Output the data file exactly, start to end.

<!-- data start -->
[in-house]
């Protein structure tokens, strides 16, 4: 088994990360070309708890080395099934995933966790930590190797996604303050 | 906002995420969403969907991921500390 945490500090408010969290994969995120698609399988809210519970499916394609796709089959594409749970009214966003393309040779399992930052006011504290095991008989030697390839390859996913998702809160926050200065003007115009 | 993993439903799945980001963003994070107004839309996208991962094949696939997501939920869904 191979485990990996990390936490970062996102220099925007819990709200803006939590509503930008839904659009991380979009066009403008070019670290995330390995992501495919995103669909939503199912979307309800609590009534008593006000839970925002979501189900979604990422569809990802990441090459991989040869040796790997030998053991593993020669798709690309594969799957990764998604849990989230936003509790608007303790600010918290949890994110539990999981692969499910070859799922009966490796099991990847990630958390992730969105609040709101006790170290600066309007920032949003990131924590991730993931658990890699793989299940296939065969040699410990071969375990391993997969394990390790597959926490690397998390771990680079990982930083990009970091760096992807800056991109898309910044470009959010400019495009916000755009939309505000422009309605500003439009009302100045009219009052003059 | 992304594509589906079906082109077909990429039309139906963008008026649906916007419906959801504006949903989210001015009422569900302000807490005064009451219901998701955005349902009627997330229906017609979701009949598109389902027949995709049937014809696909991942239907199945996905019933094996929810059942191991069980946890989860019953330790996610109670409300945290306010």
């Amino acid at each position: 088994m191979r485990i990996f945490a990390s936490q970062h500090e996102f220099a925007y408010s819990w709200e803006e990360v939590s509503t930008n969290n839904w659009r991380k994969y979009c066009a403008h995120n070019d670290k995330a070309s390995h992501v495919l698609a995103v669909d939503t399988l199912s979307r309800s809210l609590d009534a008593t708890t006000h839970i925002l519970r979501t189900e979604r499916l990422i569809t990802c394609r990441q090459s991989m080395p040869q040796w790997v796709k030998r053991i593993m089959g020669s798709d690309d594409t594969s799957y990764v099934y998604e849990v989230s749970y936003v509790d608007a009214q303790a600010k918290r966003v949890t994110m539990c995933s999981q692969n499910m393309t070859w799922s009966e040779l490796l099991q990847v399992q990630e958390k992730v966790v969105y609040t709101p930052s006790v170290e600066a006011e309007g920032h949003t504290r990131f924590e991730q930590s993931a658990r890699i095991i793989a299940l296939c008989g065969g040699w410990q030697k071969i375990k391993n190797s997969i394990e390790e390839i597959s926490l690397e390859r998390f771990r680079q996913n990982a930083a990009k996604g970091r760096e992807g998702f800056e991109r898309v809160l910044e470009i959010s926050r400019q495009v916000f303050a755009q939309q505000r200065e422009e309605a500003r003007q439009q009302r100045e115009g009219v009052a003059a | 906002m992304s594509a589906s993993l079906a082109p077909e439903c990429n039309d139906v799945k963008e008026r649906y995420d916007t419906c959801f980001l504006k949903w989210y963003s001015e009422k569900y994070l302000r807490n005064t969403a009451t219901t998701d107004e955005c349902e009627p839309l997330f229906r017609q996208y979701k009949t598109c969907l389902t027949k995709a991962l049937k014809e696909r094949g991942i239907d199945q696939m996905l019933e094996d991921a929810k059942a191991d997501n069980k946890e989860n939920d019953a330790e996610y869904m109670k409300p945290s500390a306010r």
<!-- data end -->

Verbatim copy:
[in-house]
């Protein structure tokens, strides 16, 4: 088994990360070309708890080395099934995933966790930590190797996604303050 | 906002995420969403969907991921500390 945490500090408010969290994969995120698609399988809210519970499916394609796709089959594409749970009214966003393309040779399992930052006011504290095991008989030697390839390859996913998702809160926050200065003007115009 | 993993439903799945980001963003994070107004839309996208991962094949696939997501939920869904 191979485990990996990390936490970062996102220099925007819990709200803006939590509503930008839904659009991380979009066009403008070019670290995330390995992501495919995103669909939503199912979307309800609590009534008593006000839970925002979501189900979604990422569809990802990441090459991989040869040796790997030998053991593993020669798709690309594969799957990764998604849990989230936003509790608007303790600010918290949890994110539990999981692969499910070859799922009966490796099991990847990630958390992730969105609040709101006790170290600066309007920032949003990131924590991730993931658990890699793989299940296939065969040699410990071969375990391993997969394990390790597959926490690397998390771990680079990982930083990009970091760096992807800056991109898309910044470009959010400019495009916000755009939309505000422009309605500003439009009302100045009219009052003059 | 992304594509589906079906082109077909990429039309139906963008008026649906916007419906959801504006949903989210001015009422569900302000807490005064009451219901998701955005349902009627997330229906017609979701009949598109389902027949995709049937014809696909991942239907199945996905019933094996929810059942191991069980946890989860019953330790996610109670409300945290306010």
């Amino acid at each position: 088994m191979r485990i990996f945490a990390s936490q970062h500090e996102f220099a925007y408010s819990w709200e803006e990360v939590s509503t930008n969290n839904w659009r991380k994969y979009c066009a403008h995120n070019d670290k995330a070309s390995h992501v495919l698609a995103v669909d939503t399988l199912s979307r309800s809210l609590d009534a008593t708890t006000h839970i925002l519970r979501t189900e979604r499916l990422i569809t990802c394609r990441q090459s991989m080395p040869q040796w790997v796709k030998r053991i593993m089959g020669s798709d690309d594409t594969s799957y990764v099934y998604e849990v989230s749970y936003v509790d608007a009214q303790a600010k918290r966003v949890t994110m539990c995933s999981q692969n499910m393309t070859w799922s009966e040779l490796l099991q990847v399992q990630e958390k992730v966790v969105y609040t709101p930052s006790v170290e600066a006011e309007g920032h949003t504290r990131f924590e991730q930590s993931a658990r890699i095991i793989a299940l296939c008989g065969g040699w410990q030697k071969i375990k391993n190797s997969i394990e390790e390839i597959s926490l690397e390859r998390f771990r680079q996913n990982a930083a990009k996604g970091r760096e992807g998702f800056e991109r898309v809160l910044e470009i959010s926050r400019q495009v916000f303050a755009q939309q505000r200065e422009e309605a500003r003007q439009q009302r100045e115009g009219v009052a003059a | 906002m992304s594509a589906s993993l079906a082109p077909e439903c990429n039309d139906v799945k963008e008026r649906y995420d916007t419906c959801f980001l504006k949903w989210y963003s001015e009422k569900y994070l302000r807490n005064t969403a009451t219901t998701d107004e955005c349902e009627p839309l997330f229906r017609q996208y979701k009949t598109c969907l389902t027949k995709a991962l049937k014809e696909r094949g991942i239907d199945q696939m996905l019933e094996d991921a929810k059942a191991d997501n069980k946890e989860n939920d019953a330790e996610y869904m109670k409300p945290s500390a306010r």